A sociology professor at the University of British Columbia is urging people to consider another approach when reacting to the racist images of Liberal Leader Justin Trudeau – one of reconciliation and learning, instead of punishment and aggression.
“We are now treating racism as a crime that you cannot recover from,” professor Rima Wilkes said in a phone interview Thursday, after two photos and a video surfaced this week showing a younger Trudeau in brownface and blackface.
“Other crimes, you can serve your time and you are allowed to come back into society. But what we’re doing with racism is that, if we find any indication that you have ever been overly racist, then you should lose your job.”
The images, which Trudeau himself has dubbed as racist, are having an impact beyond the campaign trail, prompting many people to question how they react to people in power committing acts of racism, especially ones made decades earlier.
Wilkes, who studies radicalization and racism in the media, said labelling people as racist and shaming them leaves little room for mistakes to be resolved and learning to be had.
“If you stay racist and you’re promoting racism on purpose, that is one thing,” she said, but society needs to accept someone when they act racist and apologize for it, and examine how they themselves can create a more accepting society.
Trudeau was in front of the media issuing an apology within hours after Time magazine’s story broke on the internet, featuring a 2001 photo of him in brownface posing as Aladdin while a teacher at Vancouver’s West Point Grey Academy.
“I’m asking Canadians to forgive me for what I did,” Trudeau said. “I shouldn’t have done that. It was a dumb thing to do. I’m disappointed in myself. I’m pissed off at myself for having done it. I apologize for it.”
But another instance of Trudeau in blackface was released by Global News shortly after, in addition to a second incident Trudeau himself admitted to from when he was in high school.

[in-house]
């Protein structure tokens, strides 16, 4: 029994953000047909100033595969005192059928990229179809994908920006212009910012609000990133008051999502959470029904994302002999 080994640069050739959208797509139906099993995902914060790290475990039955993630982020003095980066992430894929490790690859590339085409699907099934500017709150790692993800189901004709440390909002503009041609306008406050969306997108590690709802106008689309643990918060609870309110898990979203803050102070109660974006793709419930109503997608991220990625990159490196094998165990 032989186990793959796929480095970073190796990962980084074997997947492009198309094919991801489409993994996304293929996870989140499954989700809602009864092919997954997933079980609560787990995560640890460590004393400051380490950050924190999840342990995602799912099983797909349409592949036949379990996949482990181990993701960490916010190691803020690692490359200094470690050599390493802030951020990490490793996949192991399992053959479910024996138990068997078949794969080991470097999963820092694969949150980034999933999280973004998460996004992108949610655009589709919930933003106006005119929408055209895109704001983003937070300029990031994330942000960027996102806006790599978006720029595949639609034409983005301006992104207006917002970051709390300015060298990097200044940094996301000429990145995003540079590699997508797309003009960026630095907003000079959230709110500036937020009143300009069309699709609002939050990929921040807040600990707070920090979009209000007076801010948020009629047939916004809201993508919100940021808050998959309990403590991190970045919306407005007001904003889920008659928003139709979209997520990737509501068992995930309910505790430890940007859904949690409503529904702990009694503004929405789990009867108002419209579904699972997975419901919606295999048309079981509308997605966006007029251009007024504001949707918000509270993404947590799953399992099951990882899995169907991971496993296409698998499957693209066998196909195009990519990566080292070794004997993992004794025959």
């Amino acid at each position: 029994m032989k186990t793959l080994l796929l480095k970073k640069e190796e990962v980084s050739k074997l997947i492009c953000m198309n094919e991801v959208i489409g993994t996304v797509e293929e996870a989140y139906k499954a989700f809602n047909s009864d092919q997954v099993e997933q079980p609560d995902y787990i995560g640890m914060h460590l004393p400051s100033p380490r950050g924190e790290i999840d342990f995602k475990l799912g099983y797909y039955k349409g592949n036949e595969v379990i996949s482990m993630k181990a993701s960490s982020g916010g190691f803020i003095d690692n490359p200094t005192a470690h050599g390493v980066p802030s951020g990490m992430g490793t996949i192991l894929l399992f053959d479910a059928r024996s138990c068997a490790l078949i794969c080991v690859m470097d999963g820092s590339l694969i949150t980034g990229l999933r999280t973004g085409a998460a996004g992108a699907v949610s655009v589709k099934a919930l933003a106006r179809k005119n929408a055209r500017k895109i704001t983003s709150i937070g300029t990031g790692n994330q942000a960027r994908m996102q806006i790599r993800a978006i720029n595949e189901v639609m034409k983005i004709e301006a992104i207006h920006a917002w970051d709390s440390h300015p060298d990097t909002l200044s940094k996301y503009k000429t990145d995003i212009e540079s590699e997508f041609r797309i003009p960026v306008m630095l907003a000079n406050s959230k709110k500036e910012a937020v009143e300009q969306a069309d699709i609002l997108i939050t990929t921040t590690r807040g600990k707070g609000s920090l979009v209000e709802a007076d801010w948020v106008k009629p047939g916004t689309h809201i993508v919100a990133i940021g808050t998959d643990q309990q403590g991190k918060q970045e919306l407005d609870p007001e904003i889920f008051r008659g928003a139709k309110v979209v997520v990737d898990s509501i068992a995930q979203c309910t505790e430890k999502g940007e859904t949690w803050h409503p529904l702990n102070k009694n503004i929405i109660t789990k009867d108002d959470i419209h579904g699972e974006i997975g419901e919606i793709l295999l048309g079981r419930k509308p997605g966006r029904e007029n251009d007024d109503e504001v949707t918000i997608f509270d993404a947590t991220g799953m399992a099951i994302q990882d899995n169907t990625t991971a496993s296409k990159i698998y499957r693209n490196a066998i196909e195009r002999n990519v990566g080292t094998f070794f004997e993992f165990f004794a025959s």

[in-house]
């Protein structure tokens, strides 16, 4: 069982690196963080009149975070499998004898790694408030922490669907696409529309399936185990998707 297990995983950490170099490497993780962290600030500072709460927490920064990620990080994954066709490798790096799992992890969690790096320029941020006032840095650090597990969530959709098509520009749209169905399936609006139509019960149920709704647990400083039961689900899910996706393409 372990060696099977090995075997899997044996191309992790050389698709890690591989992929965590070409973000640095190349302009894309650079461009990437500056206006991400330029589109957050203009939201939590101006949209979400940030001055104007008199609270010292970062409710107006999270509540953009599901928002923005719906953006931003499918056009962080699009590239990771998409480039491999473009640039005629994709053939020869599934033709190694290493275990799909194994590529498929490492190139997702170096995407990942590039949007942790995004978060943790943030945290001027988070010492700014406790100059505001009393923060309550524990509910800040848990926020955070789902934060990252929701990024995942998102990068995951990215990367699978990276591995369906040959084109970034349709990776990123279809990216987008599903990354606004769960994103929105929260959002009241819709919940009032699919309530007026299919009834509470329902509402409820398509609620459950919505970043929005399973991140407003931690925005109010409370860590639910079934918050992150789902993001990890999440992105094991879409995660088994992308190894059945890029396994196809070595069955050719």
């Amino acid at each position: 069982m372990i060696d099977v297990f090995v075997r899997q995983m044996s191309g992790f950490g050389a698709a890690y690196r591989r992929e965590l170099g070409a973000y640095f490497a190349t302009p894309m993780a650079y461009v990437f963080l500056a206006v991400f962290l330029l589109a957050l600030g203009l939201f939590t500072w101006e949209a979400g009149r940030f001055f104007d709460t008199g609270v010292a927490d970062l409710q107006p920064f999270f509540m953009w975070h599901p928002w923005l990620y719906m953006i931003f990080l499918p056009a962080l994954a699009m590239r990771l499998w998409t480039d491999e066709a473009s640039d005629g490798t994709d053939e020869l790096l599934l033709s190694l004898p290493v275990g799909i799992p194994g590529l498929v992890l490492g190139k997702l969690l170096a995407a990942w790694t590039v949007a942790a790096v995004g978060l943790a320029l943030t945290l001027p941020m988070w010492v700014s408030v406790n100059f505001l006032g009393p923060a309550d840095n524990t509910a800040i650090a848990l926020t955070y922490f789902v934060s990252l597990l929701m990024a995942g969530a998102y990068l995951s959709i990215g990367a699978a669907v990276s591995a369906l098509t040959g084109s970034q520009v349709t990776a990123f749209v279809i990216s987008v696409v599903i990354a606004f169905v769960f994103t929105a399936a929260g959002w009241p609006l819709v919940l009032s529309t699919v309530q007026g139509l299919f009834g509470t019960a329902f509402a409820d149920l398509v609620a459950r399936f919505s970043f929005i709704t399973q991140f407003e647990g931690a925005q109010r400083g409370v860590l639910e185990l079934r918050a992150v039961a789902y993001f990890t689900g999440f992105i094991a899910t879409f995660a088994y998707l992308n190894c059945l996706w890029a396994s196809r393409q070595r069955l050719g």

Trudeau apologized for a second time Thursday, saying he didn’t recall some of those earlier images, he didn’t see at the time that it was wrong because of his privileged upbringing and he deeply regrets his behaviour.
Just as quickly to react were Trudeau’s foes, including NDP Leader Jagmeet Singh, the first visible minority to lead a national party in Canada.
Rather than condemn Trudeau, Singh told the cameras that his opponent’s actions will hurt Canadians who endured racism 20 years ago, and more importantly, will hurt young people facing discrimination now.
“I want to talk to all of the kids out there, all the folks who lived this and are now grown up and still feeling the pain of racism,” Singh said Wednesday night. “I want you to know that you might feel like giving up on Canada … I want you to know that you have value, you have worth and you are loved.”
Satwinder Kaur Bains, the director of the University of the Fraser Valley’s South Asian Studies Institute, applauded Singh’s reaction, and said that while the photos are “very disheartening,” they should prompt a national discussion, rather than political division.
“I feel like times like these, we all go into our silos,” Bains said, but instead, politicians should come together.
The photos can help Canadians learn why dressing up as visible minorities is unacceptable, she said, and how that is linked to the barriers and racism faced by people of colour.
Both Bains and Wilkes acknowledge that an apology doesn’t instantly rid the harm and pain that’s been caused.
Countless electoral candidates and community leaders, including those at a meeting of the B.C. Assembly of First Nations in Vancouver on Thursday, have rebuked Trudeau and called for his resignation.
Joan Philip, NDP candidate in Central Okanagan-Similkameen-Nicola, has called for Trudeau to resign from his leadership position.
“His apology is hollow. There’s two parts to the apology. There’s the apology and then there’s, ‘How do I make it right?’ Just like Canada when they apologized for what they did to us. They have to make it right,” said Phillip to The Canadian Press.
But Michelle Corfield, the Liberal candidate in Nanaimo-Ladysmith, said that though she is disappointed, she believes everyone deserves forgiveness when they ask for it.
“I hope the country learns a lesson from this,” she said. “He has asked for forgiveness, he has said sorry. It is now time for us as a country to look at that and take something from it.”
– with files from Tyler Olsen at The Abbotsford News and The Canadian Press